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September 4, 2001

Lynching exhibit set for 2002

By Deb Hammacher


Emory and the Martin Luther King Jr. National Historic Site have formed a collaborative partnership to present an exhibition on the history of lynching throughout the United States from the 1870s to 1960s. The exhibition will run May 1–Dec. 1, 2002, and will be mounted in the Martin Luther King Jr. National Historic Site. Additionally, Emory faculty and staff will start the development of educational materials and programs to accompany the exhibit.

The partnership’s centerpiece, a collection of photographs and postcards owned by Atlanta collectors James Allen and John Littlefield that depict lynchings in the United States, is currently on long-term loan at Emory. Many of the images appear in the book Without Sanctuary: Lynching Photography in America. This will be the first public exhibition of the material in the South. Items from the collection previously appeared in New York and will open at the Andy Warhol Museum in Pittsburgh in September.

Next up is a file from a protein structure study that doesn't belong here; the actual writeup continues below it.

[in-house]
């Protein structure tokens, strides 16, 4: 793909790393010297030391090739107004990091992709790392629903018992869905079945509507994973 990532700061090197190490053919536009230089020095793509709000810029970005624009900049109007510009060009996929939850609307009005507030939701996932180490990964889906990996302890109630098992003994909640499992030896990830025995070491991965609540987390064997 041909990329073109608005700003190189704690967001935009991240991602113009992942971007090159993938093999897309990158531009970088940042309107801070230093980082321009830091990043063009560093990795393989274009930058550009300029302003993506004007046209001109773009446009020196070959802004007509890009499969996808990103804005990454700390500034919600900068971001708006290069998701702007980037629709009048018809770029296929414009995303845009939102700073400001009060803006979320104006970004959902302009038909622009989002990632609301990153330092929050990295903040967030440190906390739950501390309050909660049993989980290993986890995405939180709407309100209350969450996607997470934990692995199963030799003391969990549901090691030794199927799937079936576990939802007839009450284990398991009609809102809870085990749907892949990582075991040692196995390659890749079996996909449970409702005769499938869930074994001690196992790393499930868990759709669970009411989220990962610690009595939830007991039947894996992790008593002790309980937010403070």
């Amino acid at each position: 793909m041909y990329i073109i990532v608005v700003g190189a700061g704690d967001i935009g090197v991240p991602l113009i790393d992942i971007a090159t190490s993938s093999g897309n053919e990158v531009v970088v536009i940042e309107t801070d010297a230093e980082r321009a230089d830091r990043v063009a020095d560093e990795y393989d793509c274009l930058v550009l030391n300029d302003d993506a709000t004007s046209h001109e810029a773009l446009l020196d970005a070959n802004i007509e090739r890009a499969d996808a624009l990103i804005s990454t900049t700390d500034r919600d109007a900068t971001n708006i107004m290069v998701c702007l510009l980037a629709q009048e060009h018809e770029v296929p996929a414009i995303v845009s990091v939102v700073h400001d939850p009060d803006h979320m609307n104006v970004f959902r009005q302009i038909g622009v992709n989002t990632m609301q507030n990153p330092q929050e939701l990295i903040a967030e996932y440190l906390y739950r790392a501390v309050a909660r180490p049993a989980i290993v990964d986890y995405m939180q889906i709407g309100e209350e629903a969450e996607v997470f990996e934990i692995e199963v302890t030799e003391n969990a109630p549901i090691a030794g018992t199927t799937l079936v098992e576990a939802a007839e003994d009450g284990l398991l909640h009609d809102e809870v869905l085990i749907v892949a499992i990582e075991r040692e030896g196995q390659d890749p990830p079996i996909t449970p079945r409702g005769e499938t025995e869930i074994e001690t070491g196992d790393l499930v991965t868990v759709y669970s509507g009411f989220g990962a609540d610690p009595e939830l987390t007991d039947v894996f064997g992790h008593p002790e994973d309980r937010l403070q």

Joseph Jordan, director of the Sonja Haynes Jones Black Cultural Center at the Univer-sity of North Carolina at Chapel Hill and former director of the Auburn Avenue Research Library in Atlanta, will return to Atlanta to serve as curator of the exhibition.

President Bill Chace announced in March the University’s decision to sponsor the exhibit’s installation after considering a report from a committee of Emory staff, students and faculty charged with engaging the campus and larger community in a dialogue about such an exhibition. Several campus and public forums were held last fall to decide the best forum for presenting the material.

“We think the partnership between Emory, the Martin Luther King Jr. National Historic Site and Joseph Jordan will result in the intellectual, psychological and educational engagement of the entire city with this pain-filled period of American history,” Chace said.


Back to Emory Report September 4, 2001